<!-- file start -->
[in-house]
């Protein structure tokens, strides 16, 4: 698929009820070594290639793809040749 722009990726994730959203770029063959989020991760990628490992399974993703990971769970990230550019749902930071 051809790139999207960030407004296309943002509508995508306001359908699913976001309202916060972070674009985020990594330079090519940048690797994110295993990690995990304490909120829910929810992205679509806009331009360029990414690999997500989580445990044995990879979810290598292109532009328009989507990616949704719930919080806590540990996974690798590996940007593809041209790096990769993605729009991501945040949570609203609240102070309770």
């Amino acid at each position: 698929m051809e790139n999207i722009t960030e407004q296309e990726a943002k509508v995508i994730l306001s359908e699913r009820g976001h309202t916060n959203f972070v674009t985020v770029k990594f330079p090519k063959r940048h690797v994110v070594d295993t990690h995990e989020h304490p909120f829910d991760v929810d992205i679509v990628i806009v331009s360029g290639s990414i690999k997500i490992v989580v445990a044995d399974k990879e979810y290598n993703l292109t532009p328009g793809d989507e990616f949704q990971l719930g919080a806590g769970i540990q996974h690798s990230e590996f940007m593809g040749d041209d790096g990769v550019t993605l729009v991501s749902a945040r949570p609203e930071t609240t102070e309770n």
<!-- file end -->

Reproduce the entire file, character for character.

[in-house]
């Protein structure tokens, strides 16, 4: 698929009820070594290639793809040749 722009990726994730959203770029063959989020991760990628490992399974993703990971769970990230550019749902930071 051809790139999207960030407004296309943002509508995508306001359908699913976001309202916060972070674009985020990594330079090519940048690797994110295993990690995990304490909120829910929810992205679509806009331009360029990414690999997500989580445990044995990879979810290598292109532009328009989507990616949704719930919080806590540990996974690798590996940007593809041209790096990769993605729009991501945040949570609203609240102070309770």
């Amino acid at each position: 698929m051809e790139n999207i722009t960030e407004q296309e990726a943002k509508v995508i994730l306001s359908e699913r009820g976001h309202t916060n959203f972070v674009t985020v770029k990594f330079p090519k063959r940048h690797v994110v070594d295993t990690h995990e989020h304490p909120f829910d991760v929810d992205i679509v990628i806009v331009s360029g290639s990414i690999k997500i490992v989580v445990a044995d399974k990879e979810y290598n993703l292109t532009p328009g793809d989507e990616f949704q990971l719930g919080a806590g769970i540990q996974h690798s990230e590996f940007m593809g040749d041209d790096g990769v550019t993605l729009v991501s749902a945040r949570p609203e930071t609240t102070e309770n």